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Hualin International Journal of Buddhist Studies 6.2 (2023): 231–280;
(This article belongs to the Special Issue Religion and Local Society)

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A Study on the Traditional Chinese Notion of Lama Jiao

Tsinghua University

Abstract: The name Lamaism has been used to describe Tibetan Buddhism for centuries, and probably came from the Chinese term lama jiao 喇嘛教. However, the origin of the Chinese term is still often shrouded in mystery. The Chinese term lama jiao is often assumed to carry the same meaning today as it did in imperial times and also to be similar to the western understanding of Lamaism. This paper argues that both the term lama jiao and its predecessor, the term fanjiao 番教 to designate Tibetan Buddhism as something separate from Chinese Buddhism, only appeared during the Ming dynasty. Furthermore, Chinese intellectuals in the late imperial era understood ‘Lamaism’ differently from Europeans, and only after the Qing dynasty did the Chinese understanding of lama jiao become more similar to the European and Japanese notions of Lamaism. Whereas the early Europeans understood Lamaism as a Tantric, impure form of Buddhism, Chinese intellectuals never thought orthodox ‘Lamaism’ was non-Buddhist and they often viewed it through the lens of Chinese Buddhism. These intellectuals used a similar rhetoric to either denounce or praise ‘Lamaism’ as they would Buddhism in general.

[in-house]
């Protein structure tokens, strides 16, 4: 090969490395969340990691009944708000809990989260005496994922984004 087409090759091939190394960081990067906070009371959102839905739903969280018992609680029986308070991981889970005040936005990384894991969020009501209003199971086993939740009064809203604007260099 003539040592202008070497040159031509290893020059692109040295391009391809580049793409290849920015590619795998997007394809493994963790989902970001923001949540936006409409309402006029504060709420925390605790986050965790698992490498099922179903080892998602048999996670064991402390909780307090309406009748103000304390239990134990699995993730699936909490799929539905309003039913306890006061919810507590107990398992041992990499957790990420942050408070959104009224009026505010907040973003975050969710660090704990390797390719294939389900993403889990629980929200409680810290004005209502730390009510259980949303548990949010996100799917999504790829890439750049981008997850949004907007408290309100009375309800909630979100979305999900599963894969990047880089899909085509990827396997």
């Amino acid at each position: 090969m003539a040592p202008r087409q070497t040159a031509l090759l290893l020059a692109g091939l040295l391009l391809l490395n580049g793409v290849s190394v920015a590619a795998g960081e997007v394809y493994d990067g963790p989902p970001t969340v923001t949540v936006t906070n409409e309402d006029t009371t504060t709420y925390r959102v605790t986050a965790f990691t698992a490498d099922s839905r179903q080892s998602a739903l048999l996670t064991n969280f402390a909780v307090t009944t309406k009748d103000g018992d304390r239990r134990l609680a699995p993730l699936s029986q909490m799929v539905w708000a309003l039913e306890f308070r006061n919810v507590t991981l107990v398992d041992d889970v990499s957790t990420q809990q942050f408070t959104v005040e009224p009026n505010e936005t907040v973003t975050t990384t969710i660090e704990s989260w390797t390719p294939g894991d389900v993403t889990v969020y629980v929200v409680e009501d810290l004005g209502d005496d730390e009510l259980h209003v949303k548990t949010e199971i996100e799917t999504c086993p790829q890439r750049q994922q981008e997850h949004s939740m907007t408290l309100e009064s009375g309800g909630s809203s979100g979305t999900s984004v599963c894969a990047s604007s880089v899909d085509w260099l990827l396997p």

Keywords: Lamaism, lama jiao 喇嘛教, fanjiao 番教, Esoteric Buddhism, Chan Buddhism


About the Author: Bo Huang After receiving his M.A. from Columbia University’s East Asian Languages and Culture Department, he started taking an interest in Sino-Tibetan history. He then spent a year at the Northwest University for Nationalities to learn Tibetan. Afterwards, he studied Mongolia and Tibet at Indiana University’s Central Eurasian Studies department. While writing his Ph.D. dissertation, he also studied Tibetan and Tibetan Buddhism at Beita Falun Monastery at Shenyang, China. After receiving his Ph.D., he came to Tsinghua University to continue his post doctoral research on Tibetan Buddhism in China during the Qing dynasty.


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